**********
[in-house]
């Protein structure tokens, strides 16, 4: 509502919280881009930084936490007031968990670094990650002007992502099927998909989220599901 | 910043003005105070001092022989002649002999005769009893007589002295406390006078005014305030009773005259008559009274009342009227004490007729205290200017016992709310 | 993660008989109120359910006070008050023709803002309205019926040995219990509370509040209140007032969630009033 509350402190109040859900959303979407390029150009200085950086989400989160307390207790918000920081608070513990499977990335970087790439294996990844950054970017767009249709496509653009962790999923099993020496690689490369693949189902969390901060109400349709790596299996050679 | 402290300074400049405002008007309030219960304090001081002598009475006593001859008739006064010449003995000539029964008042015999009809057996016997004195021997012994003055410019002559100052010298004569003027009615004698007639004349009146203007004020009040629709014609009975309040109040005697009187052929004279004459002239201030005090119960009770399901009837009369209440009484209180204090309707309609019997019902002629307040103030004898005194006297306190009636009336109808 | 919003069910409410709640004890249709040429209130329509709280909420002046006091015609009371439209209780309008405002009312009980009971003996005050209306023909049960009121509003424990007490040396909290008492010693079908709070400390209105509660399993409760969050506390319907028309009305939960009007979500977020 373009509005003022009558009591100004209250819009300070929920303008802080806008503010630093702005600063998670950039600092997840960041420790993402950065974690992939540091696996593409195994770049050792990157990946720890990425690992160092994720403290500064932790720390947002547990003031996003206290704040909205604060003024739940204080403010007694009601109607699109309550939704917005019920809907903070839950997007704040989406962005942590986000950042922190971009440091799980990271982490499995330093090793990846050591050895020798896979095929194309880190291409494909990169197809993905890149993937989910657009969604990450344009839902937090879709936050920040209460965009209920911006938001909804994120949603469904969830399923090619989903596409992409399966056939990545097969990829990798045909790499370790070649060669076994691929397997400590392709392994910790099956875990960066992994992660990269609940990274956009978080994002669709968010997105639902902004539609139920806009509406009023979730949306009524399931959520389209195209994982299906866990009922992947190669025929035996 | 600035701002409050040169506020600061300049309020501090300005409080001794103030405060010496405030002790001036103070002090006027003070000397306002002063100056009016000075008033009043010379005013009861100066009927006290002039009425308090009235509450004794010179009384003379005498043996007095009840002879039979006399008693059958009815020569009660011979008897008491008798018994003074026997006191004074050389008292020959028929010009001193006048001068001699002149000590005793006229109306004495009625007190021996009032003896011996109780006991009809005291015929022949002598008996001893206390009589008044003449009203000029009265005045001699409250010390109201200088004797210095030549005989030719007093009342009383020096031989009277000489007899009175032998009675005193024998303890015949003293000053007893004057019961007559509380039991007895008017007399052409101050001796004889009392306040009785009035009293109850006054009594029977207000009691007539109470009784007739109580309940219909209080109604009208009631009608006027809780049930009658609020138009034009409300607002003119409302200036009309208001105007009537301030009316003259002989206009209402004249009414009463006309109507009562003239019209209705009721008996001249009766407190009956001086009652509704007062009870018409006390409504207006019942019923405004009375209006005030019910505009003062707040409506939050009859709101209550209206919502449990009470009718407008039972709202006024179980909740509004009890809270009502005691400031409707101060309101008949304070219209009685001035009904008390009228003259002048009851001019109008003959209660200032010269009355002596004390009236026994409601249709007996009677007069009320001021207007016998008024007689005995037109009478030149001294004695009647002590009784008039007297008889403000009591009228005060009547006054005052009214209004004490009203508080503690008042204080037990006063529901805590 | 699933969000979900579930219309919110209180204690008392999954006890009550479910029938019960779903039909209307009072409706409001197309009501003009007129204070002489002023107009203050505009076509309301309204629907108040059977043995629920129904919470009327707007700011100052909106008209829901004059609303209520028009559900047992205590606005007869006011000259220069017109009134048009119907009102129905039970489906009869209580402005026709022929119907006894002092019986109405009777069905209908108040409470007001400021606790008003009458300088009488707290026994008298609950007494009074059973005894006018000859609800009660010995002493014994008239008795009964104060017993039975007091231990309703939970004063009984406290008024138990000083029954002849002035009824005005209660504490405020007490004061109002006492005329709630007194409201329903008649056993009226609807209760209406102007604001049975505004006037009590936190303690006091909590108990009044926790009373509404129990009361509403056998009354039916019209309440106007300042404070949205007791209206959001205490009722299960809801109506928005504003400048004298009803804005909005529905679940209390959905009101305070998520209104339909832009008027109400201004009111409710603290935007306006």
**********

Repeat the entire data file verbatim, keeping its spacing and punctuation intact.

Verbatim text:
[in-house]
């Protein structure tokens, strides 16, 4: 509502919280881009930084936490007031968990670094990650002007992502099927998909989220599901 | 910043003005105070001092022989002649002999005769009893007589002295406390006078005014305030009773005259008559009274009342009227004490007729205290200017016992709310 | 993660008989109120359910006070008050023709803002309205019926040995219990509370509040209140007032969630009033 509350402190109040859900959303979407390029150009200085950086989400989160307390207790918000920081608070513990499977990335970087790439294996990844950054970017767009249709496509653009962790999923099993020496690689490369693949189902969390901060109400349709790596299996050679 | 402290300074400049405002008007309030219960304090001081002598009475006593001859008739006064010449003995000539029964008042015999009809057996016997004195021997012994003055410019002559100052010298004569003027009615004698007639004349009146203007004020009040629709014609009975309040109040005697009187052929004279004459002239201030005090119960009770399901009837009369209440009484209180204090309707309609019997019902002629307040103030004898005194006297306190009636009336109808 | 919003069910409410709640004890249709040429209130329509709280909420002046006091015609009371439209209780309008405002009312009980009971003996005050209306023909049960009121509003424990007490040396909290008492010693079908709070400390209105509660399993409760969050506390319907028309009305939960009007979500977020 373009509005003022009558009591100004209250819009300070929920303008802080806008503010630093702005600063998670950039600092997840960041420790993402950065974690992939540091696996593409195994770049050792990157990946720890990425690992160092994720403290500064932790720390947002547990003031996003206290704040909205604060003024739940204080403010007694009601109607699109309550939704917005019920809907903070839950997007704040989406962005942590986000950042922190971009440091799980990271982490499995330093090793990846050591050895020798896979095929194309880190291409494909990169197809993905890149993937989910657009969604990450344009839902937090879709936050920040209460965009209920911006938001909804994120949603469904969830399923090619989903596409992409399966056939990545097969990829990798045909790499370790070649060669076994691929397997400590392709392994910790099956875990960066992994992660990269609940990274956009978080994002669709968010997105639902902004539609139920806009509406009023979730949306009524399931959520389209195209994982299906866990009922992947190669025929035996 | 600035701002409050040169506020600061300049309020501090300005409080001794103030405060010496405030002790001036103070002090006027003070000397306002002063100056009016000075008033009043010379005013009861100066009927006290002039009425308090009235509450004794010179009384003379005498043996007095009840002879039979006399008693059958009815020569009660011979008897008491008798018994003074026997006191004074050389008292020959028929010009001193006048001068001699002149000590005793006229109306004495009625007190021996009032003896011996109780006991009809005291015929022949002598008996001893206390009589008044003449009203000029009265005045001699409250010390109201200088004797210095030549005989030719007093009342009383020096031989009277000489007899009175032998009675005193024998303890015949003293000053007893004057019961007559509380039991007895008017007399052409101050001796004889009392306040009785009035009293109850006054009594029977207000009691007539109470009784007739109580309940219909209080109604009208009631009608006027809780049930009658609020138009034009409300607002003119409302200036009309208001105007009537301030009316003259002989206009209402004249009414009463006309109507009562003239019209209705009721008996001249009766407190009956001086009652509704007062009870018409006390409504207006019942019923405004009375209006005030019910505009003062707040409506939050009859709101209550209206919502449990009470009718407008039972709202006024179980909740509004009890809270009502005691400031409707101060309101008949304070219209009685001035009904008390009228003259002048009851001019109008003959209660200032010269009355002596004390009236026994409601249709007996009677007069009320001021207007016998008024007689005995037109009478030149001294004695009647002590009784008039007297008889403000009591009228005060009547006054005052009214209004004490009203508080503690008042204080037990006063529901805590 | 699933969000979900579930219309919110209180204690008392999954006890009550479910029938019960779903039909209307009072409706409001197309009501003009007129204070002489002023107009203050505009076509309301309204629907108040059977043995629920129904919470009327707007700011100052909106008209829901004059609303209520028009559900047992205590606005007869006011000259220069017109009134048009119907009102129905039970489906009869209580402005026709022929119907006894002092019986109405009777069905209908108040409470007001400021606790008003009458300088009488707290026994008298609950007494009074059973005894006018000859609800009660010995002493014994008239008795009964104060017993039975007091231990309703939970004063009984406290008024138990000083029954002849002035009824005005209660504490405020007490004061109002006492005329709630007194409201329903008649056993009226609807209760209406102007604001049975505004006037009590936190303690006091909590108990009044926790009373509404129990009361509403056998009354039916019209309440106007300042404070949205007791209206959001205490009722299960809801109506928005504003400048004298009803804005909005529905679940209390959905009101305070998520209104339909832009008027109400201004009111409710603290935007306006």